Tropical dry forests are complex and diverse ecosystems threatened by multiple anthropogenic factors, such as habitat disturbance caused by land use change. We assessed species and functional diversity of lizard communities in areas with different levels of tropical dry forest disturbance in the Chamela region, Mexico. Functional richness, functional evenness, and functional dispersion were assessed considering six lizard functional traits. We recorded 415 lizards of 15 species. Species richness, species diversity, functional richness, functional dispersion, and the number of functional groups are lower in disturbed sites than in undisturbed tropical dry forest sites. On the contrary, abundance and functional evenness were higher in strongly disturbed sites. We suggest that lizard functional diversity should be studied further in order to secure the integrity of herpetofaunal communities and ecosystem processes.
Habitat disturbance is currently one of the most important anthropogenic factors that influence ecosystems at a very high-speed rate, which is caused by human activities in natural habitats, resulting in changes in structure, biotic composition, and resource availability (Cuarón, 2000; Hobbs, Higgs, & Harris, 2009). This disturbance negatively affects tropical forests, where biodiversity is higher than in other terrestrial ecosystems (Alvarez-Berríos et al., 2016; Gonthier et al., 2014). Particularly, tropical dry forests (TDF) are complex ecosystems that harbor an exceptionally high diversity of plants, insects, and vertebrates (Durán et al., 2002). In Mexico, however, fragmentation of this type of forest is occurring at accelerated rates, and consequently TDF remnants are commonly embedded in landscape matrices with different land use (Trejo & Dirzo, 2000). Land use change and its intensification can also modify the behavior of some species; for example, in choosing perch sites and hours of activity; while in other cases species diversity is reduced, causing direct effect on the ecosystem (Jones, 1981; Thompson, Nowakowski, & Donnelly, 2016; Wong & Candolin, 2015).
Traditional measures of species diversity (e.g., species richness, diversity, or evenness) provide limited information regarding biodiversity in a broad sense and the ecological processes in which species participate (Tsianou & Kallimanis, 2016). Alternatively, functional diversity measures account for differences in the characteristics and the functions that species perform in ecosystems, and consequently functional diversity describe the degree of functional differentiation among species (Petchey & Gaston, 2006). Functional diversity is determined by species functional traits, which are defined as phenotypic or operational characteristics that can be measured at individual or species level and that may influence its fitness or the ecosystem processes (Weiher, 2011). Therefore, functional traits and functional diversity may be analyzed to assess the impacts of habitat disturbance on the processes and functions of the ecosystems, given that biodiversity is linked to ecosystem processes (Chapin et al., 2000; Mason, Mouillot, Lee, & Wilson, 2005). Until today, there are still few empirical studies; however, some of them have been focused on the effects that tropical forest disturbance might have on the functional diversity of animal communities (e.g., Barragán, Moreno, Escobar, Halffter, & Navarrete, 2011; García-Morales et al., 2016). In some cases, functional diversity might be strongly sensitive to habitat disturbance. For example, Flynn et al. (2009) pointed out that with greater land use intensity, species diversity, and functional diversity are reduced.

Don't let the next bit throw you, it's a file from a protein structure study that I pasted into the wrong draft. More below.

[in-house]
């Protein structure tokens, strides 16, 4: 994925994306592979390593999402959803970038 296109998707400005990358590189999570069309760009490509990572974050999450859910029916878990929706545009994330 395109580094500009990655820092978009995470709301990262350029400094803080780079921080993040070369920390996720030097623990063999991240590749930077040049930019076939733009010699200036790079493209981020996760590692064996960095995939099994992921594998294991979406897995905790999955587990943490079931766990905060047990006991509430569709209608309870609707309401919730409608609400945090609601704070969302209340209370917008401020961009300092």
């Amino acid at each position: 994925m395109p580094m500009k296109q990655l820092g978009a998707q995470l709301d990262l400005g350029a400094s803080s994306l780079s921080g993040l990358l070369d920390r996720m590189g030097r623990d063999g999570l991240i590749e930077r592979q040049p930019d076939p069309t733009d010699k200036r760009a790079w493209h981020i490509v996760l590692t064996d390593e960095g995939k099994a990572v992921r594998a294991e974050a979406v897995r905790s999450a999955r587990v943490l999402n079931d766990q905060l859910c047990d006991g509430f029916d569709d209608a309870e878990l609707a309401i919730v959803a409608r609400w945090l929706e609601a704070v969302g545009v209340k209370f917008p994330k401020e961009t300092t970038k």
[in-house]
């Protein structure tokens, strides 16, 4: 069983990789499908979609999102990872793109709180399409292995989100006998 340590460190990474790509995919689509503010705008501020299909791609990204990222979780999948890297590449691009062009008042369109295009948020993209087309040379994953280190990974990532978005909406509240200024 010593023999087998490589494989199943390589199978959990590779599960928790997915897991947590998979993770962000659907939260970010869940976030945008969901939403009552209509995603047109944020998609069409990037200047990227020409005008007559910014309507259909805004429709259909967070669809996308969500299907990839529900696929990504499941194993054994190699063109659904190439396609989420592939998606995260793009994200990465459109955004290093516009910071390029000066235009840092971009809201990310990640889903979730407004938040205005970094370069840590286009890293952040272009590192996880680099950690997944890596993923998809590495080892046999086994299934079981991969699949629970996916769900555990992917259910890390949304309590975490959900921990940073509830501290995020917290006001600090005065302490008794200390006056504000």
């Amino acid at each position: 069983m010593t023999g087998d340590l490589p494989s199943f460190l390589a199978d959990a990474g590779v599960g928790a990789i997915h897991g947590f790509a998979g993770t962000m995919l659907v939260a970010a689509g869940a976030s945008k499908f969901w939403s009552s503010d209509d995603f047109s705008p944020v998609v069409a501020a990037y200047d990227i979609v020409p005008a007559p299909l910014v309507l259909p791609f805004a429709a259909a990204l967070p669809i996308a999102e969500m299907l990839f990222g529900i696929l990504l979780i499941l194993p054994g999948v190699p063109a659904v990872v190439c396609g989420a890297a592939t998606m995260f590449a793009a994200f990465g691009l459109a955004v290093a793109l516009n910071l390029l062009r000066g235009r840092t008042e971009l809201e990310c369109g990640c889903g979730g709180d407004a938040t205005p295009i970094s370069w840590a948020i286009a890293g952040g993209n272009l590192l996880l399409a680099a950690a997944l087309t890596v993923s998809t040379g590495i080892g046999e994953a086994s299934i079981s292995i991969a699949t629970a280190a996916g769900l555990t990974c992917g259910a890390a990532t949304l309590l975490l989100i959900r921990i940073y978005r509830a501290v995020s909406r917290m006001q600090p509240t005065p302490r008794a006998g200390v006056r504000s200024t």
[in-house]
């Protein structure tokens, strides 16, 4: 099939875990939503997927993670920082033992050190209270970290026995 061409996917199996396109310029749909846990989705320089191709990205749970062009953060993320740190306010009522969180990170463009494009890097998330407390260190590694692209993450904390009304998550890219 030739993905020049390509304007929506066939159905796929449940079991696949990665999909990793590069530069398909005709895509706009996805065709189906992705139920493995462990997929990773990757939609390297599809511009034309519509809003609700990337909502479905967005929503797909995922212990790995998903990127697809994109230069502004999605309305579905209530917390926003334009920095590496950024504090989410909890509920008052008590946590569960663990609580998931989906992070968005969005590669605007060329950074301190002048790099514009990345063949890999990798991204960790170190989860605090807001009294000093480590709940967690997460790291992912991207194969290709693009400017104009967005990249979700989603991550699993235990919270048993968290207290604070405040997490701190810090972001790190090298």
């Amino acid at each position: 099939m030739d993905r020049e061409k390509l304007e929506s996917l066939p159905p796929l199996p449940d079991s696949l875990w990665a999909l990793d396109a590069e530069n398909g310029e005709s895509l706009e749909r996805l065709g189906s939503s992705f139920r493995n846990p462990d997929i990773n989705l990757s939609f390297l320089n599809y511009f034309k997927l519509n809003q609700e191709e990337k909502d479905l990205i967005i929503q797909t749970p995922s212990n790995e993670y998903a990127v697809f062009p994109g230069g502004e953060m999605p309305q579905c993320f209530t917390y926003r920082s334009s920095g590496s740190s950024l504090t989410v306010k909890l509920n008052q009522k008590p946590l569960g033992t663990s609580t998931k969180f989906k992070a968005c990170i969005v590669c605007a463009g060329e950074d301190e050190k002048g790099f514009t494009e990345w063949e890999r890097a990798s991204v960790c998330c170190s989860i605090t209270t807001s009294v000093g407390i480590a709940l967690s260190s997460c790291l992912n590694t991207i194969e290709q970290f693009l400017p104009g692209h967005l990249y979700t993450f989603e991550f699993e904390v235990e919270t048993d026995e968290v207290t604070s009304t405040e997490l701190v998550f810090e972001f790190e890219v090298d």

Lizard communities are good models to study the effects of habitat disturbance, not only in species richness and abundance but also in the functional diversity of ecological communities. This is because sympatric lizard species use and share the habitat niche by partitioning food resources, activity time, or microhabitat type (Pianka, 1973; Toft, 1985). Also, lizard species respond in different ways to habitat disturbances (Macip-Ríos & Muñoz-Alonso, 2008). For example, in humid tropical environments (e.g., evergreen forest), habitat disturbance reduces the species richness and abundance of these reptiles (Glor, Flecker, Benard, & Power, 2001), whereas in TDF species richness and abundance seem to increase (Suazo-Ortuño, Alvarado-Díaz, & Martínez-Ramos, 2008). In a comprehensive recent study (Suazo-Ortuño et al., 2015), lizard species richness was found to remain almost the same across different vegetation successional stages in the TDF of the Chamela region. Lizard functional diversity, however, has been poorly studied (Trimble & Aarde, 2014), especially in TDF. Reptiles play different roles in ecosystems, and lizards have ecological functions such as dispersing seeds, controlling insect populations like ants, and providing food for other animals (Cortés-Gómez, Ruiz-Agudelo, Valencia-Aguilar, & Ladle, 2015; Valencia-Aguilar, Cortés-Gómez, & Ruiz-Agudelo, 2013).
In this article, we focus on the effect that the land use change has on different functional features of the lizards (as they are expected to be affected by different levels of disturbance), but not that these traits have effects on ecosystem processes. We assume that the functional traits (and consequently the functional diversity of lizard communities) are negatively affected by habitat disturbance, and their assessment will help us to understand how ecological communities respond to disturbance (Mayfield et al., 2010; Suding et al., 2008). Thus, we expect to find a lower lizard functional diversity in strongly disturbed sites, given that the intensity of habitat disturbance may limit the presence of some functional traits, and the environmental conditions of disturbed sites act as environmental filters for some species. Our objective was to assess species richness, abundance, and diversity, as well as functional diversity of lizard communities in areas with different levels of TDF disturbance in the Chamela region: undisturbed, moderately, and strongly disturbed sites. Our analyses of functional diversity include functional richness, functional evenness, and functional dispersion indices based on six lizard functional traits (Table 1).